Why I Hate Touchscreens

Welcome to first dedicated “get off my lawn” episode of the hotlou show: Why I hate touchscreens.  Mike and Lou discuss how product managers are falling victim to marketers’ obsession with touchscreens.  As with too many things, product managers often lose the corporate product development battle to the marketing team.  This episode is a call-to-arms for all product managers to stand by their principles and make products simple to use, not easier to sell.

I Hate Touchscreens

I hate touchscreens on the Bose Headphones 700

I hate touchscreens on the Bose Headphones 700

Ok, not all touchscreens. Tons of them are awesome.

But lately, products have been obsessed with adding them to everything, whether it needs one or not.

Case in point: the Bose Noise Cancelling Headphones 700.

They are beautiful.  And the sound quality is incredibly impressive, as is the noise cancellation, and most notably, the background cancelation on the microphone for the party of the other side of a call won’t be able to tell if you are in a mall or next to an airplane.

And granted, there isn’t actually a screen on this pair of headphones. But the volume control and interaction with the the bluetooth paired device are control by tapping and swiping the blank (note: unbranded) portion of the exterior of the earcup.

That’s right.  The controls are using the touch sensor on the right earcup.  To answer the phone, you double tap.  To end a call, you double tap.  And to decline a call, you (wait for it) tap and hold.  And to control the volume, as if it were a touch screen, you swipe up and down.  To control music, you swipe forward and back.

The marketing copy on the website has the nerve (courage?) to call the controls intuitive.  And sure, they are now that Apple iPod and Airpods have popularized these controls.  Astute listeners and readers will note that many of these controls are also customizable within iOS.

But you just have to ask yourself, why?  Why is there no button or wheel to control the volume or to answer calls.  Because “intuitive touch controls” just sounds cool to a consumer, doesn’t it?

When to Use a Touchscreen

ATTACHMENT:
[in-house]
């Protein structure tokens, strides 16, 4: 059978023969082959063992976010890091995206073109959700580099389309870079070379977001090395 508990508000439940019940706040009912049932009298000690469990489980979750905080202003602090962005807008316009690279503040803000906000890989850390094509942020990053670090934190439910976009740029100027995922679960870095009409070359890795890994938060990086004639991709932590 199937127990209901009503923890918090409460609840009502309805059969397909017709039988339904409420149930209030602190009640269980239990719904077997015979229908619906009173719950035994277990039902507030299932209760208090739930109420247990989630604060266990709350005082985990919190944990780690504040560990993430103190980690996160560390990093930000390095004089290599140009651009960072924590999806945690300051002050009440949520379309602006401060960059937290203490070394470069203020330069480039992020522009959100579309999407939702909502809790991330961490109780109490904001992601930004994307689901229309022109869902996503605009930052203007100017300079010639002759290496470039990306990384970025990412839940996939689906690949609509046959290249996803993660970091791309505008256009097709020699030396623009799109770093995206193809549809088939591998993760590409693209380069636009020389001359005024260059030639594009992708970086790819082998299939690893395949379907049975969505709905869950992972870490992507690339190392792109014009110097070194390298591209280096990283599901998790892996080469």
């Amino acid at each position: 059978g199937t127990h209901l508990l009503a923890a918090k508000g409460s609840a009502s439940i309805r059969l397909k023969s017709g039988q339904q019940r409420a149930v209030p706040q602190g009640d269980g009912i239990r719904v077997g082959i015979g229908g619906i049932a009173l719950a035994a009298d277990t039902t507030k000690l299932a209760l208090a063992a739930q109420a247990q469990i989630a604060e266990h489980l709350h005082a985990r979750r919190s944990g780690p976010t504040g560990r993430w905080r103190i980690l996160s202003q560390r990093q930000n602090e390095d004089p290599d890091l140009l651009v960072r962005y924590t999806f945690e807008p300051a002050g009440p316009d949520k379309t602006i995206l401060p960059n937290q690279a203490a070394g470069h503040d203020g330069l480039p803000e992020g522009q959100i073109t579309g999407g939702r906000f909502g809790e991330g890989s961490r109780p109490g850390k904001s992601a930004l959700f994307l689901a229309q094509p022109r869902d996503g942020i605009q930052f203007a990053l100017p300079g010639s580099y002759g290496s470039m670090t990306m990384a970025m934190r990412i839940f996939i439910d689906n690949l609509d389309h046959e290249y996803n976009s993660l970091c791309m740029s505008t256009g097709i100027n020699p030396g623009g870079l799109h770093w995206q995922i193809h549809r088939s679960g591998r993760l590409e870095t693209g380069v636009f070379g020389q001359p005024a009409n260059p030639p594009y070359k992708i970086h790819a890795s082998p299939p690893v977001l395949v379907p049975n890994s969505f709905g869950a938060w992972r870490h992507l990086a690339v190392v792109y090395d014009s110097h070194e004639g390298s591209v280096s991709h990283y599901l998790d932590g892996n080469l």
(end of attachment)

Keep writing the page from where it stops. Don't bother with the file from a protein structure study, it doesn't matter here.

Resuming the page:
When the surface area of the controls is limited to space that needs to include a lot of controls, so the surface has to change its appearance to allow additional controls.

If a touchscreen is introduced when those aren’t the criteria, most users do at some point ask themselves, wouldn’t a button have sufficed?  Especially since buttons work. And cheap touchscreens break, lose sensitivity over time, can’t be used while wearing most gloves, don’t work if your hands are wet, etc., etc.

When Not To Use a Touchscreen

Hating Bose Headphone Touchscreens

Hating Bose Headphone Touchscreens

There’s a specific time and a place to use a touchscreen.

Airpods use the tap controls because they have virtually no space.  iPhones use a touchscreen because countless functions need to exists on a very small screen.

Now, it might even be worth noting that Bose’s commitment to beautiful design can account for the “touchscreen.”  Perhaps they wanted a seemless, buttonless device.

Nope.  There are several buttons on the device for bluetooth pairing, for voice assistance, etc.  You can see them in the included photo that bravely describes the “touchscreen” as intuitive.

Coffee Maker Touchscreen

Coffee Maker Touchscreen

Test driving these headphones was awesome.  Really.  Everything about them is nice, except when I attempted to change the volume, I swiped.  No immediate response.  I swiped again.  No response again.  I swiped a third time and the volume instantly went to max and I had to rip the headphones off my head.  And a similar thing happened when I tried swiping to move the music.

So, not only are these controls non-intuitive, they are also not immediately responsive. And not only were the controls non-intuitive and non-responsive, there was no feedback at all except for the wait to hear the volume change.  No beep or click.

In UX design, we were taught that things that happen within 0.1 seconds, the user deems them to have happened immediately.  At 1.0 seconds, they assume nothing happened.  And that’s what happened during the test drive.

Also, if you want to spend $4000 on a coffee maker, you can!  Just add a touchscreen.

These types of touchscreens are why I hate touchscreens.

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